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If you’re looking for a UK city to unleash your inner wild and wacky, these beautiful photos of Bristol are sure to inspire a future trip to this utterly unique city.
Bristol is renowned for capturing the hearts of travelers, photographers, creatives, musicians, artists, and those who just want to let their weird side loose, as these pictures show. From jesters on tricycles to birthday raves on canal boats, chances are you’ll see it in Bristol!
When you do visit, these top things to do in Bristol are a must-add to your itinerary, for a truly memorable time. For now, enjoy the wild, wacky, and wonderful.
Photos of Bristol
Trapeze artists casually performing amid the beauty of Castle Park is just one of the many ‘that’s so Bristol’ sights you’ll see on any given afternoon, evening, or weekend in Bristol.
Bristol is welcoming to people from all walks of life, with a strong LGBTQ+ community. You’ll find plenty of touches, such as this rainbow-colored crossing, that help plenty of people from different communities and backgrounds feel at home.
While today’s Bristol is a liberal, modern city, the historic foundations on which it has been built cannot be ignored. The Old Drill Hall, with its magnificent architecture, is just one of such landmarks in the city. The hall has a fascinating past, even housing US troops during the war.
But when it comes to foundations, the River Avon is undoubtedly the lifeblood of Bristol, meandering its way through the heart of the city. Boats and barges transporting goods and offering all kinds of services, including fish and chips, glide along its waters.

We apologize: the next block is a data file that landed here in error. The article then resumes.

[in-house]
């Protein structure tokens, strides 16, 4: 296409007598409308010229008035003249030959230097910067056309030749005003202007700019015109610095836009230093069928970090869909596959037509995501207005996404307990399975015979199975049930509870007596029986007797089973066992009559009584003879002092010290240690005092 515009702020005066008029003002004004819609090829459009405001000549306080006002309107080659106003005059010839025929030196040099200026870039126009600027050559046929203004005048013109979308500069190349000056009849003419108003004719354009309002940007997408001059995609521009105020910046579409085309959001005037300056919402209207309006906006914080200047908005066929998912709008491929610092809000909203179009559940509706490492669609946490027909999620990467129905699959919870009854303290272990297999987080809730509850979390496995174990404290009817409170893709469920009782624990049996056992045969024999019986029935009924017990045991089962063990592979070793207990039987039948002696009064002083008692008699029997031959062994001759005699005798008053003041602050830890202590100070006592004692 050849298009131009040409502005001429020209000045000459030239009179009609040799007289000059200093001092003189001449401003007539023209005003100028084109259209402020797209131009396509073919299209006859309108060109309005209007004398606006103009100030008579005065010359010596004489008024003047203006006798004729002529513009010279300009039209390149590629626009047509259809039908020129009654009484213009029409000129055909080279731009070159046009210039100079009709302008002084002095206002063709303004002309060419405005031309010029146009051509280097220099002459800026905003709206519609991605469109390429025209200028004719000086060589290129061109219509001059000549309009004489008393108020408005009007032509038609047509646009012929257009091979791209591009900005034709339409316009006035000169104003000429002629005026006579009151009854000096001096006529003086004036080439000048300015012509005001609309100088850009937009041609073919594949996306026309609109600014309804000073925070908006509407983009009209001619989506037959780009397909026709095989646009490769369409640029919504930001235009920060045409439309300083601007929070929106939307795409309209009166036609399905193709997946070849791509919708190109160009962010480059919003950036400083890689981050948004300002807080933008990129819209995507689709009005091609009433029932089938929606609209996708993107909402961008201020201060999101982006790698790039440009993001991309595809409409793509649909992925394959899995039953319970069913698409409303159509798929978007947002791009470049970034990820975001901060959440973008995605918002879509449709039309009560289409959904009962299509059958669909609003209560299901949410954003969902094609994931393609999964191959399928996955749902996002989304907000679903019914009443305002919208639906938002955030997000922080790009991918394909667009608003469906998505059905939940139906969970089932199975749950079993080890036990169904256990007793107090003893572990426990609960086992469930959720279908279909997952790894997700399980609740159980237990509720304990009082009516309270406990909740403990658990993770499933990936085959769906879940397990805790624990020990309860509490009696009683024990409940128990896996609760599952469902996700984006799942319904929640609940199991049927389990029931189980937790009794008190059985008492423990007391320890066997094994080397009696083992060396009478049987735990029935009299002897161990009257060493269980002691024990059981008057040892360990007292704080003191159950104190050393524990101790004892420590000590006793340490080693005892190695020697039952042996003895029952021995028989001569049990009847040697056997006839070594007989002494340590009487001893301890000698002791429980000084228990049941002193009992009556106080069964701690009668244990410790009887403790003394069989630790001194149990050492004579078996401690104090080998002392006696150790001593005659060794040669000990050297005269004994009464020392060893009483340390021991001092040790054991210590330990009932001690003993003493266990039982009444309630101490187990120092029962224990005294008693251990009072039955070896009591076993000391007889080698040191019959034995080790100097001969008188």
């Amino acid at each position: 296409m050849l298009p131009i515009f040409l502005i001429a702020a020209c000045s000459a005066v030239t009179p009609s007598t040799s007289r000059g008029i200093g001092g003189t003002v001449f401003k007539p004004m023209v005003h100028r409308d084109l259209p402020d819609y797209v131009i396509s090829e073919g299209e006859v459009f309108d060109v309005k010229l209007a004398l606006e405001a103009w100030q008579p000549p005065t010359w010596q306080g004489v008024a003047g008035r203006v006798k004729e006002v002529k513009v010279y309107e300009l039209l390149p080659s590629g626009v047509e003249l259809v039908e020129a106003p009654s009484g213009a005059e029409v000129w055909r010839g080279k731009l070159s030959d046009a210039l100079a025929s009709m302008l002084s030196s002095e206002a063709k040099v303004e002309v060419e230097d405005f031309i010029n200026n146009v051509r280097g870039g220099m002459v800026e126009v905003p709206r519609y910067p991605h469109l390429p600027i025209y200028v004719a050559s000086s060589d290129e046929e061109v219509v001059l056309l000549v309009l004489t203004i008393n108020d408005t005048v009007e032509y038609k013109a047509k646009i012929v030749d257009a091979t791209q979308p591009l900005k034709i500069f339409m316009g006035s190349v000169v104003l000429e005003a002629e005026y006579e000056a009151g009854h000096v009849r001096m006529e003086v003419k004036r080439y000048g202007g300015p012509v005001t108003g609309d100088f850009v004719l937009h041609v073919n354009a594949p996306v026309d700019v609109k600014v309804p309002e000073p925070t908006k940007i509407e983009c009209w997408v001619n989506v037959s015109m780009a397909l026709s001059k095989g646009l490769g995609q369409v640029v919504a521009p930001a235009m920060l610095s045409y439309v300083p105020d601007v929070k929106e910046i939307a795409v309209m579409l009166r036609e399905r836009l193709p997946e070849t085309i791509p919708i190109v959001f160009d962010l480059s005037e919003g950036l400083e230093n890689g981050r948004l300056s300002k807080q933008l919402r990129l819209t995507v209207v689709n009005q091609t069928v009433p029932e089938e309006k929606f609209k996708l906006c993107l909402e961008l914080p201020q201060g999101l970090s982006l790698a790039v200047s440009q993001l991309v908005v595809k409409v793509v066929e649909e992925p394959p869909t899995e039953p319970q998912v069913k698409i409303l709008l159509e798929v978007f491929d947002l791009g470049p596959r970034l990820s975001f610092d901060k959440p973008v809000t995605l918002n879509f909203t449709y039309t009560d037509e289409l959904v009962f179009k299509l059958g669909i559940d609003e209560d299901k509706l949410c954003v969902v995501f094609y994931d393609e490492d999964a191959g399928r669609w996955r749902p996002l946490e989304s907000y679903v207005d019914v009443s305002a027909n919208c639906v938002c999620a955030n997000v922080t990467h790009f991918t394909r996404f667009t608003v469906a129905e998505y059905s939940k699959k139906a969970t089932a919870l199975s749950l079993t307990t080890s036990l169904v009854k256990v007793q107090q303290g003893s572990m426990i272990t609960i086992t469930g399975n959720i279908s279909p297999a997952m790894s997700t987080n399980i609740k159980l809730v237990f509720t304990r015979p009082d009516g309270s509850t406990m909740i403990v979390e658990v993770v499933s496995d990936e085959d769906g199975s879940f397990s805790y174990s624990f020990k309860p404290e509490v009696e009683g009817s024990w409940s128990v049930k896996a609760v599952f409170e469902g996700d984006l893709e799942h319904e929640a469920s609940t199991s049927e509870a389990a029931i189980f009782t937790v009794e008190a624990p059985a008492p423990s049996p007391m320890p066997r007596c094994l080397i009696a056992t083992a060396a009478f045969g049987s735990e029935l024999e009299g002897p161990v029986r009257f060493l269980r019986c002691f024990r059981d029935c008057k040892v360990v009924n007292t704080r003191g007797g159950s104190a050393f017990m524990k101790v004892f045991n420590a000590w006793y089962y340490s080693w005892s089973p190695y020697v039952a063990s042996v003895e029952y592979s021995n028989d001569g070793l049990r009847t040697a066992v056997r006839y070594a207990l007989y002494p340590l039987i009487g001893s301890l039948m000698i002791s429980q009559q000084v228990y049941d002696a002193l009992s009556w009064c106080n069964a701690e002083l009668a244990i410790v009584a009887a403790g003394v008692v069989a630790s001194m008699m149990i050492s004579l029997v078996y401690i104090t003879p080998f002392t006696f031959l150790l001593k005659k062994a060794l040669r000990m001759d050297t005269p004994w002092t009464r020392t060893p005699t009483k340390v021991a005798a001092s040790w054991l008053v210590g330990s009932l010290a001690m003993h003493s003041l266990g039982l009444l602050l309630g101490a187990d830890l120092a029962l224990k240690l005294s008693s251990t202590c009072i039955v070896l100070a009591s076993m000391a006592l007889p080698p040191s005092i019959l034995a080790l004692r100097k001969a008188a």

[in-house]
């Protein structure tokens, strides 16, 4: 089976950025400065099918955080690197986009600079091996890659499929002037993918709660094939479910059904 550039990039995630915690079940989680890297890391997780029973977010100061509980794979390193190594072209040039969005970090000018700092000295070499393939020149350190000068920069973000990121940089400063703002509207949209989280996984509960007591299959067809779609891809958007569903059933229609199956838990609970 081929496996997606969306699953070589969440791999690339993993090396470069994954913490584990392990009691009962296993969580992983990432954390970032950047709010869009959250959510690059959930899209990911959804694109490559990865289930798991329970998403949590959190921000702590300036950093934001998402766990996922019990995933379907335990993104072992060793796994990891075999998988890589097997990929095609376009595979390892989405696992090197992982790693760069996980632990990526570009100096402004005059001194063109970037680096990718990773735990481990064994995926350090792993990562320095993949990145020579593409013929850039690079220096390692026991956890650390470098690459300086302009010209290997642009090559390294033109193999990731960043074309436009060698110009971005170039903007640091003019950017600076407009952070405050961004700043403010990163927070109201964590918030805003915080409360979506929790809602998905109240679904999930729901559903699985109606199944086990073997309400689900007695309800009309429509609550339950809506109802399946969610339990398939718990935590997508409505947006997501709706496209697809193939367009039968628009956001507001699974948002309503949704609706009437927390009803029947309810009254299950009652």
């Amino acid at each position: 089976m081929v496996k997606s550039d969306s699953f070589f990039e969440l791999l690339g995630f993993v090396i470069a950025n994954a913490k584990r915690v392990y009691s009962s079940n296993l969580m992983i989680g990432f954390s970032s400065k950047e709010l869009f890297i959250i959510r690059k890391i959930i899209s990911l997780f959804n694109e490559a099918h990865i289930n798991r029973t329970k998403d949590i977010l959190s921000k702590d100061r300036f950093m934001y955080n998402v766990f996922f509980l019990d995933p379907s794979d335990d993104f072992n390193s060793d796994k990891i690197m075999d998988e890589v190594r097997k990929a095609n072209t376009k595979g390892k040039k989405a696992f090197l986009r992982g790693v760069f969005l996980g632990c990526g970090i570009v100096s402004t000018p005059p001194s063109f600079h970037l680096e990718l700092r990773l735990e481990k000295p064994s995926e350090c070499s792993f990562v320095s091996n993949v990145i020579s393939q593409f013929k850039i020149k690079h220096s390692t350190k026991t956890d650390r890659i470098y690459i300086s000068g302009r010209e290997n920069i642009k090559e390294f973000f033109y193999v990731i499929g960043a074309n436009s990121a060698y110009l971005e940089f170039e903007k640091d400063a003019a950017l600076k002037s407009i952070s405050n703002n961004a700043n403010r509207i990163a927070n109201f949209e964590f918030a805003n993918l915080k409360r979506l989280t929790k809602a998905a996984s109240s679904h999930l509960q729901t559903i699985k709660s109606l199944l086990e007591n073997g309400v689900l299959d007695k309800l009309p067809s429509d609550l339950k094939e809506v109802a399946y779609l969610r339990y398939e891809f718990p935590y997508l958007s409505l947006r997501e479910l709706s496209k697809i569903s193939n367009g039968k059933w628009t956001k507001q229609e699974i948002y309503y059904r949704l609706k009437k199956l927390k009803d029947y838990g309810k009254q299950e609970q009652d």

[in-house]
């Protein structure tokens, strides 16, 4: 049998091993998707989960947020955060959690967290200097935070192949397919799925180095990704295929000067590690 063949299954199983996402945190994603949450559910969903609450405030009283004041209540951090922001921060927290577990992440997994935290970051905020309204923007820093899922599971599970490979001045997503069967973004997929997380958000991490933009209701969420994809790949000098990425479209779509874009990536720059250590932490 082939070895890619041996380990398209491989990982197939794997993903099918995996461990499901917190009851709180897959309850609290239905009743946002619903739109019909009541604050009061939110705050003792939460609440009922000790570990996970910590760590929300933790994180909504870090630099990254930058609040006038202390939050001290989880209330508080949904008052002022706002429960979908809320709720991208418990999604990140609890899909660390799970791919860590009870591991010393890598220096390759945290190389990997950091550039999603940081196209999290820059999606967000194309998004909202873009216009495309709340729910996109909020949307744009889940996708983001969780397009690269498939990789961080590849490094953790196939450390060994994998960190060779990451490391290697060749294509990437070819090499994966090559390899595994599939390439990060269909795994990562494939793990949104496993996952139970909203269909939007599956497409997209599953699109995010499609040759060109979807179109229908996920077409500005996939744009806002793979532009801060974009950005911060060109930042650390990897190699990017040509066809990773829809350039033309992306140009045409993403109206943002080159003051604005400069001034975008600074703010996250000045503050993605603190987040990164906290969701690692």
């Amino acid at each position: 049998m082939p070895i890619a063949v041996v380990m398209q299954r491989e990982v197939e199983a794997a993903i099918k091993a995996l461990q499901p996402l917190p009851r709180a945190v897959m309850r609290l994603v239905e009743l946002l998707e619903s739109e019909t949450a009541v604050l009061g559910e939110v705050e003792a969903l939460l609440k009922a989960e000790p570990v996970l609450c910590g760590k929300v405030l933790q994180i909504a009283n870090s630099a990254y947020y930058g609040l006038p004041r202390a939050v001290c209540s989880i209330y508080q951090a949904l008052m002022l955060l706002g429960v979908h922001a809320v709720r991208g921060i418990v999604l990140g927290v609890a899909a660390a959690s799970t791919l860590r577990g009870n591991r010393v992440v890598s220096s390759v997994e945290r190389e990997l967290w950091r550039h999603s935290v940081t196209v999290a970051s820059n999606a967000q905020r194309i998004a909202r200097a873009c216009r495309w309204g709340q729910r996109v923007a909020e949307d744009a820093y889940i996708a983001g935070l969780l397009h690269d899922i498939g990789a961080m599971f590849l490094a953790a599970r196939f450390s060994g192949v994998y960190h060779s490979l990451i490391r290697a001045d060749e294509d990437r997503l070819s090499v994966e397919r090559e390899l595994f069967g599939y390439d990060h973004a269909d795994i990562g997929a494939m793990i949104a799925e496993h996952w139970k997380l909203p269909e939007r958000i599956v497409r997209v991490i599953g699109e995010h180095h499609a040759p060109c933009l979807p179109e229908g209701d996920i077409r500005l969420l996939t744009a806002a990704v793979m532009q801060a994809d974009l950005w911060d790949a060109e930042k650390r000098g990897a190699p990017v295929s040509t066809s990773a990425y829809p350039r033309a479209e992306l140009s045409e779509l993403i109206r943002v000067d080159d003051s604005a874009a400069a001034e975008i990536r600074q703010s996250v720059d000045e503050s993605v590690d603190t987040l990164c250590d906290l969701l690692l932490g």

Many of the old buildings that line the banks of the river give you a glimpse of life during the Industrial Revolution and the ship-building era, while the high-rise flats on the horizon show how Bristol is evolving.
The Old Fish Market stands proud, its red bricks bathed in sunlight, complete with a classic British red postbox out front.
This park bench glistens in the sunlight by the Bristol Merchant Navy Memorial, paying tribute to the seamen who sailed to and from Bristol and District.
And while architectural beauty is plentiful in Bristol, so too is its natural beauty. Queen’s Park is a popular place for students, entrepreneurs, and evening strollers to lie out on the grass, read, catch some sun, and catch up with each other.
The buff terracotta and red brick exterior of the historic Grade II listed Queen Square House makes for quite the picture beneath the greenery of the trees that line the square.
Bristol harborside is an eclectic fusion of old and new. Here, a young girl wanders the abandoned track that runs alongside the river, to a backdrop of apartments, boats, and the colorful houses of Clifton in the distance.
Preserved freight cars and wagons create a unique snapshot in time, while rows of newly developed apartments tower over the once-lively railway tracks during the industrial era.
The sleek, art deco-like architecture of the city’s new housing developments is in stark contrast to the grand, decadent architecture of the 1800s and 1900s.
Paddleboarders paddle along the Avon, while Cabot Tower, its view of the city a must-see, stands tall on the horizon.
Bristol’s innovation and creativity can be found in many aspects of its culture, including cuisine. Very much a foodie city, Old Market and the Cargo at Whapping Wharf are just two of many different areas of the city where delicious food is waiting to be devoured.